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Water: National Drinking Water Advisory Council

Basic Information on National Drinking Water Advisory Council

What is the National Drinking Water Advisory Council?
The National Drinking Water Advisory Council (NDWAC) is a Federal Advisory Committee that supports EPA in performing its duties and responsibilities related to the national drinking water program. The Council was created on December 16, 1974 , through a provision in the Safe Drinking Water Act of 1974.

NDWAC provides advice, information, and recommendations on matters related to activities, functions, policies, and regulations required by the Safe Drinking Water Act.

What is the composition of membership?
NDWAC has 15 members who serve as Special Government Employees. Members are appointed by EPA's Administrator or he/she may delegate this responsibility to the Deputy Administrator. Five (5) members are appointed from each of the following areas:

  1. appropriate State and local agencies concerned with public water supply and public health protection, 
  2. water-related or other organizations and interest groups having an active interest in public water supply/public health protection, and 
  3. the general public. 

Two (2) of the 15 members must represent small, rural public water systems.

Ethics for advisory council members
NDWAC members are required to file a confidential financial disclosure report when first appointed to participate in an advisory activity, and then annually thereafter.  Members must complete a "Confidential Financial Disclosure Form for Special Government Employees Serving on Federal Advisory Activities at the U.S. Environmental Protection Agency," EPA Form 3110-48 (PDF) (10 pp, 347K, About PDF). This form is used by Government officials to determine whether there are ethics issues with regard to the service of an advisory council member. Members of the council may also be required to update the confidential form before each meeting while they serve.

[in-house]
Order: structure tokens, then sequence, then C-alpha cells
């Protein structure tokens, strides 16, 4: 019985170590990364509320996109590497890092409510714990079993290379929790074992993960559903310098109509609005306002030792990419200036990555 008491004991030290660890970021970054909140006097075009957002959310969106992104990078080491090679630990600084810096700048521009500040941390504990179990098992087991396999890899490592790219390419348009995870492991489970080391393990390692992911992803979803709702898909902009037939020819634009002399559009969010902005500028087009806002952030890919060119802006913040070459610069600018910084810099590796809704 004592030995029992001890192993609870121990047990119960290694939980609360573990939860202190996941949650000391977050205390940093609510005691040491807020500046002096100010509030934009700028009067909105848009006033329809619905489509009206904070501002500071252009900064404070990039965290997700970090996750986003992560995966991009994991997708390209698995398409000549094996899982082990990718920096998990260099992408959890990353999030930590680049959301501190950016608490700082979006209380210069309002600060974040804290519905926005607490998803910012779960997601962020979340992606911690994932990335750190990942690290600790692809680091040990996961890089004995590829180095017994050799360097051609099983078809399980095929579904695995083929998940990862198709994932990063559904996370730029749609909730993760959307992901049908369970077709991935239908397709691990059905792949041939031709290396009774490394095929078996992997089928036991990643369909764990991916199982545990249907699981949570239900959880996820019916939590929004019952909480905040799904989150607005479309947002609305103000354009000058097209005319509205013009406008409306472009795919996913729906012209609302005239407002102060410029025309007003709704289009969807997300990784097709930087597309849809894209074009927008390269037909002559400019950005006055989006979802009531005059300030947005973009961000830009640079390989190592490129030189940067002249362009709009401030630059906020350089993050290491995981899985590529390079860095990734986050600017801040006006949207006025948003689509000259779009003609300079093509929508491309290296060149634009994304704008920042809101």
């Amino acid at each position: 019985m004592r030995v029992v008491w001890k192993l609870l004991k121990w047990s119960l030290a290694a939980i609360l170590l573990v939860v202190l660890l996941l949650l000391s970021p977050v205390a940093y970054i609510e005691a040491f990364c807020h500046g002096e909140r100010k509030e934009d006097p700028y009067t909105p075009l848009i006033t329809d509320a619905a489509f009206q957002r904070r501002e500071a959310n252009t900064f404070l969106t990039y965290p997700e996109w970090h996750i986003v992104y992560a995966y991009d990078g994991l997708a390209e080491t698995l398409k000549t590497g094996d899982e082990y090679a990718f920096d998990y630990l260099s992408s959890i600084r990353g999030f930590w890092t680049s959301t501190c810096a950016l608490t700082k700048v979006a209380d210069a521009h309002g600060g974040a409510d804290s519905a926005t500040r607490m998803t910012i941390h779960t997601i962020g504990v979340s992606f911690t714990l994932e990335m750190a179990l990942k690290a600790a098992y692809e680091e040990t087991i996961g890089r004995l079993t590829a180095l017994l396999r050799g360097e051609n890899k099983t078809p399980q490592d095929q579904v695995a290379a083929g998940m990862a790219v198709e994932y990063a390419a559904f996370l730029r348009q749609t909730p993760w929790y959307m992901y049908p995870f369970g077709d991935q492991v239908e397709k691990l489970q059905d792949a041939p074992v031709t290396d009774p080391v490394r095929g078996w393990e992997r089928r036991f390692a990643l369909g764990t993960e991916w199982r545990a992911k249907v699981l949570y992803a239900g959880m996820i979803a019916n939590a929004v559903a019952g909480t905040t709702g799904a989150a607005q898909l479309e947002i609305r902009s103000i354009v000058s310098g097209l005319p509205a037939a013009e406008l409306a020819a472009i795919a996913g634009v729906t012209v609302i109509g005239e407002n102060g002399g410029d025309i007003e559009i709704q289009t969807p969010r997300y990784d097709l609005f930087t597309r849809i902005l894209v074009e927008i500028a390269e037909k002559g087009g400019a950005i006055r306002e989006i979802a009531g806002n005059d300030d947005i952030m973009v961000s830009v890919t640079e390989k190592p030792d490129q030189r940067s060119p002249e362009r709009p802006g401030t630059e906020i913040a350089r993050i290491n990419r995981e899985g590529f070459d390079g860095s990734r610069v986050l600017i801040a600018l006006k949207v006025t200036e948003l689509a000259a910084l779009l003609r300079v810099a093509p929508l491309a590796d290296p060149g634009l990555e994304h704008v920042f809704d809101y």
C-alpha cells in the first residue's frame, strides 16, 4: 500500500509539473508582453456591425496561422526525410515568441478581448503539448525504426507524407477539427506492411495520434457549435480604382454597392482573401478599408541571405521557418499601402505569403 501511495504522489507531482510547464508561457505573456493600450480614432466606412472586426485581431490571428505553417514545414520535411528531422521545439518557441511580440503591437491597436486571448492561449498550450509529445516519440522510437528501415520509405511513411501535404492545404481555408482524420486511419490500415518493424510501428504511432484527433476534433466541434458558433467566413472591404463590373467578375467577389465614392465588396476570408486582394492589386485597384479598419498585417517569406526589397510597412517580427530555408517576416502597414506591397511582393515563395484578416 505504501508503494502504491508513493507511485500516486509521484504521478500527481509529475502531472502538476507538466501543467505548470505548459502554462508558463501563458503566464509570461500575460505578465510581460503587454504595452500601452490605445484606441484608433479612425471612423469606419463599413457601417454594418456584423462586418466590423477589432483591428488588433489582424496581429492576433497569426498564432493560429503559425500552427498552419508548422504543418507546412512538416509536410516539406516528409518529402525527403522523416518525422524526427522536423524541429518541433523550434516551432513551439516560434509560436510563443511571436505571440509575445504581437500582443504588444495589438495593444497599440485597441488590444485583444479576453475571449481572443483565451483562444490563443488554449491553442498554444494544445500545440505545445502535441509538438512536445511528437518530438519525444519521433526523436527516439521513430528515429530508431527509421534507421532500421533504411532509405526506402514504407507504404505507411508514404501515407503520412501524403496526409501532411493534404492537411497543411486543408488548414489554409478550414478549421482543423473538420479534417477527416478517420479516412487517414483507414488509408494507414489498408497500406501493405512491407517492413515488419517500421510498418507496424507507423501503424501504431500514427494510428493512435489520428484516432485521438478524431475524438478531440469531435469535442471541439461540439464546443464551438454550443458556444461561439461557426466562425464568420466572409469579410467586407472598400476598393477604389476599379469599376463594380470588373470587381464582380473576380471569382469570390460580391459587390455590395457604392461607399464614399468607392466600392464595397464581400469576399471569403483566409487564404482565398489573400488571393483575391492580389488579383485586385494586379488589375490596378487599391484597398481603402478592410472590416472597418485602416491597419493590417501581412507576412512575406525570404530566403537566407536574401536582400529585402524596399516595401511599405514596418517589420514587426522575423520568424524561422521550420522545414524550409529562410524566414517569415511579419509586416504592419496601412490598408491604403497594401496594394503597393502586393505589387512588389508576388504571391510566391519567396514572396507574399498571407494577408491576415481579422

Who are the Technical Advisors from Other Federal Advisory Committees/Federal Agencies?
A member of the Science Advisory Board, a Federal Advisory Committee on science and research issues, serves as a liaison to the NDWAC and attends all NDWAC meetings and conference calls. A liaison from the Centers for Disease Control and Prevention is being added, through an amendment to the Council's Charter, in 2005.

Schedule of Meetings
Customarily, the Council has two face-to-face meetings each year in the Spring and Fall months. The Chair of NDWAC and/or the Designated Federal Officer can also schedule conference calls on which a majority of the members must participate. Consistent with the Federal Advisory Committee Act, the Council holds open meetings and provides opportunities for interested persons to make statements within a designated time period at the two meetings or to file statements/comments before or after such meetings.

EPA may form NDWAC subcommittees or working groups for any purpose consistent with the Charter. Such subcommittees or working groups work through NDWAC. Subcommittees or working groups have no authority to make decisions on behalf of the NDWAC nor can they report directly to the Agency. Currently, NDWAC only has the Water Security Working Group, which is working on recommendations to define an active and effective security program for both drinking water and wastewater utilities, incentives for volunteer adoption, and metrics to track progress over time.

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